So when I sat down with my copy of Shambhala Sun this morning, highlighter in hand, it wasn't long before I started putting yellow question marks into the page margins next to passages like these (italicized emphasis is mine):
If you have an itch, for example, mindfulness feels the sensation of itching with no agenda to get rid of it. It is the bare knowing of experience. When you're mindful, the mind is fully present for what's actually happening.
...We see our thoughts and feelings just as they are, without any positive or negative spin. We see our longing and vulnerability. Through soft awareness on breath, mind, and physical presence, our concentration strengthens and we being to accept this view of our inner life naked before us.
...Insight meditation turns the mind away from delusion, our confused notions about ourselves, others, and our world. It turns the mind toward the reality of things as they truly are.
Wow. There's so much unjustified grandiosity in these claims, which are opposed to modern scientific understanding about how the hidden brain/mind works.
Bare knowing. Actually happening. Just as they are. Inner life naked. As they truly are.
Many Buddhists actually believe this stuff, that through their many hours of meditation they're able to enter into an experience of suchness and thus so'ness -- which supposedly is an awareness of things as they are, not as they seem to be to deluded minds like you and I have (I'm assuming you aren't an enlightened Buddhist practitioner; if you think you are, congratulations).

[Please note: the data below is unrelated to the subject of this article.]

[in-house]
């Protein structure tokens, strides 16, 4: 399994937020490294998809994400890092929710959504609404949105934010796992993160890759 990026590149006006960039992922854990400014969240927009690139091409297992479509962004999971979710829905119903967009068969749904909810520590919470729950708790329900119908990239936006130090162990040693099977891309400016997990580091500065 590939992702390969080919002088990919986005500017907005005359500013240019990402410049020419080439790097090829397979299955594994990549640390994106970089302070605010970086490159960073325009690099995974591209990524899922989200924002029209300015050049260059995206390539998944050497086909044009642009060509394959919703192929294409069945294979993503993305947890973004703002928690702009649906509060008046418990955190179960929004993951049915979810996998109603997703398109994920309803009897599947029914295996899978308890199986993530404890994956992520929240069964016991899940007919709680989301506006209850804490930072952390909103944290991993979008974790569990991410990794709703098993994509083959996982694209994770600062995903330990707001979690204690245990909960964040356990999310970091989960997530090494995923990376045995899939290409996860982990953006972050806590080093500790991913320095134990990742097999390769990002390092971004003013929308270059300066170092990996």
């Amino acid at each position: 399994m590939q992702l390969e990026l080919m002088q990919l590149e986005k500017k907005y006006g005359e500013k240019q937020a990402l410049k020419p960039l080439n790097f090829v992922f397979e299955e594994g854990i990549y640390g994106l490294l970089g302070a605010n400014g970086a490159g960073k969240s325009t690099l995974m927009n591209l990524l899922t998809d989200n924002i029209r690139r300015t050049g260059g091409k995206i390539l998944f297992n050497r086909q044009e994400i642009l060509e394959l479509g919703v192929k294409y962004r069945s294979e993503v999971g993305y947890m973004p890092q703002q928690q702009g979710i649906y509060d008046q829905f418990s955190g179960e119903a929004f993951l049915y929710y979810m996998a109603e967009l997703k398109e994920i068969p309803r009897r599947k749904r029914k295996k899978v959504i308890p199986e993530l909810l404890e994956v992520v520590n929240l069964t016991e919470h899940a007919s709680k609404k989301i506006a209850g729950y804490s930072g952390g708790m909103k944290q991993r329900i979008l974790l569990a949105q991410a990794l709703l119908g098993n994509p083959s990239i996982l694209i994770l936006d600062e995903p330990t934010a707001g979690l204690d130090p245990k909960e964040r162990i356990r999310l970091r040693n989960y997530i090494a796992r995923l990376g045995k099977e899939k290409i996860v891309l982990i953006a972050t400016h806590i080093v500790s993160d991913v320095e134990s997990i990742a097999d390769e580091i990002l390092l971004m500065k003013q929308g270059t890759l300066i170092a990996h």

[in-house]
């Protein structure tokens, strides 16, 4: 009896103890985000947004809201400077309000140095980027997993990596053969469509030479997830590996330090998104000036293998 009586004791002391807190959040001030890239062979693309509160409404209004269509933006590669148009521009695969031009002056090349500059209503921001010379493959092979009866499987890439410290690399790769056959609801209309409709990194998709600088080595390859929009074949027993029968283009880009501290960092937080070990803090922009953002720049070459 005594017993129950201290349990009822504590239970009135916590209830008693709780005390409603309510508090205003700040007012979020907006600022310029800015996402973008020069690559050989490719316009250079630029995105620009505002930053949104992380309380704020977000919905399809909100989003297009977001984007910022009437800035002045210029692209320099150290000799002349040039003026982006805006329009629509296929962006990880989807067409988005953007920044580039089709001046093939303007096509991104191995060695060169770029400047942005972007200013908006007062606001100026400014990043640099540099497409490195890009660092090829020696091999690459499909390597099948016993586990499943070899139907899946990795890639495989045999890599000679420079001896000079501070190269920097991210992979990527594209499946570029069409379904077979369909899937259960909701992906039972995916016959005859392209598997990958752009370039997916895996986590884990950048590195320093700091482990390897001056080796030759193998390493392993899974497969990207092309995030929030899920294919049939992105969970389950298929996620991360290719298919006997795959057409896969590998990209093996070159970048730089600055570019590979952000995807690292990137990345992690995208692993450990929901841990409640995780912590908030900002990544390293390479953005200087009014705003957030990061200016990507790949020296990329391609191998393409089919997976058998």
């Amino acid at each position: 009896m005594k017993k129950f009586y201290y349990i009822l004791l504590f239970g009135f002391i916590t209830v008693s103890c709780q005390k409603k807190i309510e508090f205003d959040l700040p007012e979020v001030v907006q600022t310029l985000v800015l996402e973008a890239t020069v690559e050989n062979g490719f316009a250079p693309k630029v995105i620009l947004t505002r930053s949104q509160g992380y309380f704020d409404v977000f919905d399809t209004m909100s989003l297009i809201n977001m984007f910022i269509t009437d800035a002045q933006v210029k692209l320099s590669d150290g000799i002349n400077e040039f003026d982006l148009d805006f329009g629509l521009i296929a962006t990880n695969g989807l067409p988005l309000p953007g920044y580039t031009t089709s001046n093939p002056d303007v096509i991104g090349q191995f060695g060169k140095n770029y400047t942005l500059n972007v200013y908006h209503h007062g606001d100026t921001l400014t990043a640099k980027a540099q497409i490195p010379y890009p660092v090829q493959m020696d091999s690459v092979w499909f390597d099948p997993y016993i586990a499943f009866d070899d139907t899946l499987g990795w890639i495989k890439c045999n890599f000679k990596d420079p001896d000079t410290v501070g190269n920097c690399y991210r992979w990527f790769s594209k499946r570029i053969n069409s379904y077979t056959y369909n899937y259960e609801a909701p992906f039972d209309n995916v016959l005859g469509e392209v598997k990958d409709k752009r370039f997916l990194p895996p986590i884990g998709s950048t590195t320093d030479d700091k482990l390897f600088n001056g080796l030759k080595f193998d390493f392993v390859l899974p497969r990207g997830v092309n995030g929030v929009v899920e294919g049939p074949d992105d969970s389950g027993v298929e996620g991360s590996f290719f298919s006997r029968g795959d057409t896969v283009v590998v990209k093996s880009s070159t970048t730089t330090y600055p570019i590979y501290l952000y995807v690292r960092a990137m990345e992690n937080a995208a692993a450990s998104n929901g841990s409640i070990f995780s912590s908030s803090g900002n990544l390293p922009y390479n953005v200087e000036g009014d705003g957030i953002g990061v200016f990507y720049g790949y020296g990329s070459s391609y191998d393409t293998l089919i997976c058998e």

Every human being, without exception, knows reality through his or her own idiosyncratic brain filters. Experience leads us to see things in a certain way, then our seeing feeds back into our experience in a never-ending cycle.
I do believe that meditation and other forms of mental training can help us become more aware of what's going on in both our inner and outer world. However, these awarenesses are of reality as we know it, not reality as it is nakedly, purely, actually.
This is why we need science and reason: to balance our all-too-human tendency to believe that how we see the world is how it really is. Here's how Shankar Vedantam puts it at the end of his excellent book, "The Hidden Brain."
Making the unconscious conscious is difficult because the central obstacle lies within ourselves. But putting reason ahead of instinct and intuition is also what sets us apart from every other species that has ever lived. Understanding the hidden brain and building safeguards to protect us against its vagaries can help us be more successful in our everyday lives.
It can aid us in our battle against threats and help us spend our money more wisely. But it can also do something more important than any of those things: It can make us better people.
For all the ways this book has shown how the rational mind is unequal to the machinations of the hidden brain, this is also a book that argues that reason is our only bulwark against bias.
Our hidden brain will always make some criminals seem more dangerous, and some presidential candidates seem less trustworthy, because of the color of their skin. Terrorism, psychopaths, and homicide will always seem scarier to us than obesity, smoking, and suicide.
The heartbreaking story about the single puppy lost at sea will make us cry more quickly than a dry account of a million children killed by malaria. In every one of these cases, reason is our only rock against the tides of unconscious bias.
It is our lighthouse and our life jacket. It is -- or should be -- our voice of conscience.